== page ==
Nico Carvacho is embracing the role as leader of the CSU men's basketball program
Nico Carvacho plays an important role for Colorado State men’s basketball. The 6-foot-11 forward leads the Mountain West at 12.4 rebounds per game, but the “Big Chile” does so much more than just own the glass. Carvacho is a gifted passer, stout defender and most importantly, Carvacho has developed into the Rams’ most vocal leader both on and off the court.
Having learned from former CSU greats like Joe De Ciman, Emmanuel Omogbo, Gian Clavell and Tiel Daniels, Carvacho is no longer the baby-faced hoopster that came to campus four years ago. Carvacho has experienced the highs of winning, the lows of losing, and that does even begin to explain the emotional rollercoaster that became synonymous with the previous coaching staff.
Following Thursday’s practice, Carvacho took a minute to reflect on his journey. More specifically, Carvacho explained that he is enjoying his role as the team’s vocal leader. Whether it is helping the freshman adjust to the energy of conference play or giving them advice on how to handle the road, Carvacho has fully embraced being the kind of veteran that other guys in the locker room can rely on.
“I actually was thinking about it the other day,” Carvacho said. “I came here, 6’11”, 205 (pounds), just a young guy trying to listen to Gian and E and Tiel and Joe and everybody. Now four years later, I’m the same guy doing what they were trying to do… They helped me get to where I am right now.”
Fresh off of earning Mountain West Player of the Week honors, Carvacho is considered to be one of the most dominant post players in the league, both offensively and defensively.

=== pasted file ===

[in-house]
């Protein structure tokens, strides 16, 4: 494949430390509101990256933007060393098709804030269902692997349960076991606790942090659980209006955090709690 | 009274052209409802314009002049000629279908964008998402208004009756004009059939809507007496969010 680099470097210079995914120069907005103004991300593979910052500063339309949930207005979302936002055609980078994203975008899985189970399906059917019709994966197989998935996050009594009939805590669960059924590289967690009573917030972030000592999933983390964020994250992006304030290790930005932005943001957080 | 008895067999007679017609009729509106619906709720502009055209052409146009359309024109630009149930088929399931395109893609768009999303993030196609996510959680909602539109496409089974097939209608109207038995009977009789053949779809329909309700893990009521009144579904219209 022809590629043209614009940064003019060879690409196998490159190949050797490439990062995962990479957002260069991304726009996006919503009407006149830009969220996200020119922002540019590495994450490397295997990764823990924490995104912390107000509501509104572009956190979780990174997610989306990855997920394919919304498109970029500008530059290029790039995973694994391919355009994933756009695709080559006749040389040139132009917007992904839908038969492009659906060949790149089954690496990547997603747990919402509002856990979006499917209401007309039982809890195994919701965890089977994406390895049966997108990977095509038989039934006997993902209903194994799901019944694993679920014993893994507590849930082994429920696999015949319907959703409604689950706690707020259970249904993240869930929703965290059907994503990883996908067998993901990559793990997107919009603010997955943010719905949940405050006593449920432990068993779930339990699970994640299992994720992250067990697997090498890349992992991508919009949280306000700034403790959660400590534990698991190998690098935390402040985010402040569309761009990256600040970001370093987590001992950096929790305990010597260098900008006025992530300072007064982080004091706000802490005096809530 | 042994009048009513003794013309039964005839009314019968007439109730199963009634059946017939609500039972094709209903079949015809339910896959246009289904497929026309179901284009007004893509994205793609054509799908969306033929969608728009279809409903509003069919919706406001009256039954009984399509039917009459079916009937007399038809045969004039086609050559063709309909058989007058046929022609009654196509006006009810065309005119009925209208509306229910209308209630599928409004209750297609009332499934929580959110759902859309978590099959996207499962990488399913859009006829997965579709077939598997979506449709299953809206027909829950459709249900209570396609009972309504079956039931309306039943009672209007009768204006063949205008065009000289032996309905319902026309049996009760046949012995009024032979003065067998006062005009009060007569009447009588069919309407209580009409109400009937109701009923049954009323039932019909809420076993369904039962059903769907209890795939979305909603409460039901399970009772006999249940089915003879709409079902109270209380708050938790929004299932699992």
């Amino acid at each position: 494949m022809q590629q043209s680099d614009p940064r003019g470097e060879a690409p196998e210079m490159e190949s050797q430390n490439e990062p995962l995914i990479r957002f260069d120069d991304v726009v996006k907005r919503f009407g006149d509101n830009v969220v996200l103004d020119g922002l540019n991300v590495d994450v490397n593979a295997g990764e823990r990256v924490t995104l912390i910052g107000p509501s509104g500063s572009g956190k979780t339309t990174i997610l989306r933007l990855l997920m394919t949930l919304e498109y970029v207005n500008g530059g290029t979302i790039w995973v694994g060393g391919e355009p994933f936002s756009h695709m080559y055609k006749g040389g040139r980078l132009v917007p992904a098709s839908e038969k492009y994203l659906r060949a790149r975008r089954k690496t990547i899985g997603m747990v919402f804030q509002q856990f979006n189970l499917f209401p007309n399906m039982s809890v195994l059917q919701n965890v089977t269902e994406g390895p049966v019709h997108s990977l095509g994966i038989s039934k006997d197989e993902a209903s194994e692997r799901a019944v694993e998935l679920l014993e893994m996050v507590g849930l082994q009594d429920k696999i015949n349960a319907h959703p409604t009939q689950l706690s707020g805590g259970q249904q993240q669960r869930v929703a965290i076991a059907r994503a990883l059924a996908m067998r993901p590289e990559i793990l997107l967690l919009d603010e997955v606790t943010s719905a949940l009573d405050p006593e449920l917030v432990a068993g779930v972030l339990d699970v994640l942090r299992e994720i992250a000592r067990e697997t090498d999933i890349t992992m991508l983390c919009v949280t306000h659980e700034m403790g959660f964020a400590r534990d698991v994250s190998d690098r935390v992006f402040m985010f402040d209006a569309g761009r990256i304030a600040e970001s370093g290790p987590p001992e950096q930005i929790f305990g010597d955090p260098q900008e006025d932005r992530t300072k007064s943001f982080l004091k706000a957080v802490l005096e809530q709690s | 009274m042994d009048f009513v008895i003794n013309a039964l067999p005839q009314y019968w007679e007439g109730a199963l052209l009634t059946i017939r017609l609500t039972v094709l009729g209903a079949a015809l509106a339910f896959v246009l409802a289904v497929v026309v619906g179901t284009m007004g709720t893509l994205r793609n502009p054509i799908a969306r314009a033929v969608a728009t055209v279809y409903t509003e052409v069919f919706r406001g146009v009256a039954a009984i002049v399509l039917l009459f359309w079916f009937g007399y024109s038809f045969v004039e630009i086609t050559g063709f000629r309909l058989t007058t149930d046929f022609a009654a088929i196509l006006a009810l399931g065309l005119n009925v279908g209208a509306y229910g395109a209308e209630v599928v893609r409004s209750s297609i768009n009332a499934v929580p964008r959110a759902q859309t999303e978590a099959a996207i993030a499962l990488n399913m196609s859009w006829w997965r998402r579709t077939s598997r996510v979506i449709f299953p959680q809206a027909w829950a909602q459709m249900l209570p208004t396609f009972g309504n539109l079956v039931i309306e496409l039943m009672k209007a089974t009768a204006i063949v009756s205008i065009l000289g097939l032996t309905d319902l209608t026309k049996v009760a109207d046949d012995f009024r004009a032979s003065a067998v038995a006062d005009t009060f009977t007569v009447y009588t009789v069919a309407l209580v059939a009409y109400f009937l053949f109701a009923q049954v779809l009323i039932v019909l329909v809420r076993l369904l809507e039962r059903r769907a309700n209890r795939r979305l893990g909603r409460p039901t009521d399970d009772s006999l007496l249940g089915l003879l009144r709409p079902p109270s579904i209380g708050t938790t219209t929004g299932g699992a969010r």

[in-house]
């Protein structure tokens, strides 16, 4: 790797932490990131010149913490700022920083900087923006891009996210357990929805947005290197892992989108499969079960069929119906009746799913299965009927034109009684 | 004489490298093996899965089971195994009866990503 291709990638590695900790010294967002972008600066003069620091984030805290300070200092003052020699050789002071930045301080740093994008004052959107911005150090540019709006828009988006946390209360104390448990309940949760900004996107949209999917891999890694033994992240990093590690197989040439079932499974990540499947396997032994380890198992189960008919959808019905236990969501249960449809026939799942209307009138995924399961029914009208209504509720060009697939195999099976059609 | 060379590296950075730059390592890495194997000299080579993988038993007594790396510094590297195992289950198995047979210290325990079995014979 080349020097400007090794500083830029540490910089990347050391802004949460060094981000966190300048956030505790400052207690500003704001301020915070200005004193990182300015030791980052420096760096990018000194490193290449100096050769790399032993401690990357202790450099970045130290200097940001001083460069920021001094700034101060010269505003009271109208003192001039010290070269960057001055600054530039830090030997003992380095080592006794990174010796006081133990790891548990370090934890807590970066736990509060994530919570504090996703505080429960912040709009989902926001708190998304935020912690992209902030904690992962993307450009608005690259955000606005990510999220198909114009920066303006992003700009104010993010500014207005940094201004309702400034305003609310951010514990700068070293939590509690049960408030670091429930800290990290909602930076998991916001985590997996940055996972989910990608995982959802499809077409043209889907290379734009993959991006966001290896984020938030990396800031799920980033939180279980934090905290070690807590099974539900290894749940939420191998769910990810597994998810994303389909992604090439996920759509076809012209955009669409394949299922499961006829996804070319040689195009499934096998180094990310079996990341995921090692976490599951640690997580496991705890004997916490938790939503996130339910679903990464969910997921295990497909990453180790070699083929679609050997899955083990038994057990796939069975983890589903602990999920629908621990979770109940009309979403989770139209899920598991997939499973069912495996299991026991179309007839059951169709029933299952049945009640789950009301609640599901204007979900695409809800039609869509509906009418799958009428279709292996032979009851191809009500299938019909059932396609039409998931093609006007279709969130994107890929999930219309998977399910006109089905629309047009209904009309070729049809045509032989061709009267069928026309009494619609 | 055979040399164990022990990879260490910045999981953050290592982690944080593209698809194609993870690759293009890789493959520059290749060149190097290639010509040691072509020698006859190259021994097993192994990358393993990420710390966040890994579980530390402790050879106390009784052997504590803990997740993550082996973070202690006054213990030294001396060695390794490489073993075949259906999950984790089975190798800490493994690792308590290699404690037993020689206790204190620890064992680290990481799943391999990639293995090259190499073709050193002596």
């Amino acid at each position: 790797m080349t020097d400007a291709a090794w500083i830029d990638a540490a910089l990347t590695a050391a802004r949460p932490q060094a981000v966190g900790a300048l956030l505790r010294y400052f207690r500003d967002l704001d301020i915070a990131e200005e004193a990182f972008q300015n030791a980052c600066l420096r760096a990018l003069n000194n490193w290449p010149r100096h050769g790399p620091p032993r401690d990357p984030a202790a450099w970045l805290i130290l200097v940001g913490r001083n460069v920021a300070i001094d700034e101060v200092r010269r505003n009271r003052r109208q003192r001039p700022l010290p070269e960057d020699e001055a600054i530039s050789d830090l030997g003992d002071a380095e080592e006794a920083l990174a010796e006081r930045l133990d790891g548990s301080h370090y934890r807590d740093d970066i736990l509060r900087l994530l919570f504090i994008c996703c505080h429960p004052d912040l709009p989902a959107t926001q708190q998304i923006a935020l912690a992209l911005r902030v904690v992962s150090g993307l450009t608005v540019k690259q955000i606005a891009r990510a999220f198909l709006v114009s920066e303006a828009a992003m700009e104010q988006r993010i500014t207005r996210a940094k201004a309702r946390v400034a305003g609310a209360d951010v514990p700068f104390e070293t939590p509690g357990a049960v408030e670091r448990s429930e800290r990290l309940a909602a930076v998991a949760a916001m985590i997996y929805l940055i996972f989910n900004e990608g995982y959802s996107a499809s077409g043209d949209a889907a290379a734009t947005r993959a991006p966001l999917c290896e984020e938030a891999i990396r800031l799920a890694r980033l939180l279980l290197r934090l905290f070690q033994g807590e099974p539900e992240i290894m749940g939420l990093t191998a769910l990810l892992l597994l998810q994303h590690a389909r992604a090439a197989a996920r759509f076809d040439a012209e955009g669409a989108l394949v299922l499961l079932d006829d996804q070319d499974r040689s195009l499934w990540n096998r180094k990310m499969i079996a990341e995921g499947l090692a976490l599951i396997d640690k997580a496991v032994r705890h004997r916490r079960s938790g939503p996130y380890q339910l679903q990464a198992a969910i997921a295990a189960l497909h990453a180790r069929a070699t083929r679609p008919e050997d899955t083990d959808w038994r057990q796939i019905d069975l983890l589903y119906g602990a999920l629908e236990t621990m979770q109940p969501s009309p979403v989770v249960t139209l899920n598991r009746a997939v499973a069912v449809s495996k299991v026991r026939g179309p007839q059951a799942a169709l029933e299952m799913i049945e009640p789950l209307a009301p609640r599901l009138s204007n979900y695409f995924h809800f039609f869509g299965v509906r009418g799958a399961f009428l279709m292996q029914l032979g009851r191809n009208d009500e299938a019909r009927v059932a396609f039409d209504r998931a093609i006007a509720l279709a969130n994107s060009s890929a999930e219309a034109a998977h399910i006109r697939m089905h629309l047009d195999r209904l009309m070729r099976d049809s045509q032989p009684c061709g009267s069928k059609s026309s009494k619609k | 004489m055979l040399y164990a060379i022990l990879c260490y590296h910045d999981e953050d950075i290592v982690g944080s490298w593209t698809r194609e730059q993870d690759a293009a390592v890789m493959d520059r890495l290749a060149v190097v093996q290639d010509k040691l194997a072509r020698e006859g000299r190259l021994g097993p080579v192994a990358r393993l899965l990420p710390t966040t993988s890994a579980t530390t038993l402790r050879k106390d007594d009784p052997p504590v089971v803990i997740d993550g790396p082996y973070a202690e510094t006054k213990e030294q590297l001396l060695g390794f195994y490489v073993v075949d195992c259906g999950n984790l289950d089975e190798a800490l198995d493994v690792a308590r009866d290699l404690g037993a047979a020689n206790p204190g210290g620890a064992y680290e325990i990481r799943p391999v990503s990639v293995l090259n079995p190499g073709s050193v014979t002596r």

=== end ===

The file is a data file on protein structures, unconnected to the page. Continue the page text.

The big man already has 11 double-digit rebound performances, and as the season has gone on, Carvacho has shown more and more confidence on the offensive end. Over CSU’s last 10 games, Carvacho has scored at least 20 points eight times.
“Nico is growing in so many ways,” head coach Niko Medved said. “He’s growing as a player—I think he’s developing more confidence in himself. He’s starting to look at himself differently as a player and be more of a go-to guy on offense, you know an everyday guy. And I think he’s also developing as a leader; like realizing that how he practices everyday, how he plays and being an emotional leader for us has helped us.”
With 14 regular season games remaining, Carvacho hopes to continue putting up big numbers, but his biggest priority is building off of the team’s last two victories. Carvacho knows as well as anyone that anything can happen come March, and the veteran believes that this team is talented enough to make some noise.
“We’ve let some games go this year and we’re trying to learn from it, but I’m proud of the way we’ve fought over the last four games. We’ve been in the game and had chances to win in all of them,” Carvacho said.
After letting two chances at the first road wins of the season slip through their grasp at UNLV and Fresno State, Carvacho and the Rams will face Utah State on Saturday. The Aggies are 13-5 overall and 3-2 in league games.
PHOTO: Tony Villalobos-May | Rocky Mountain Collegian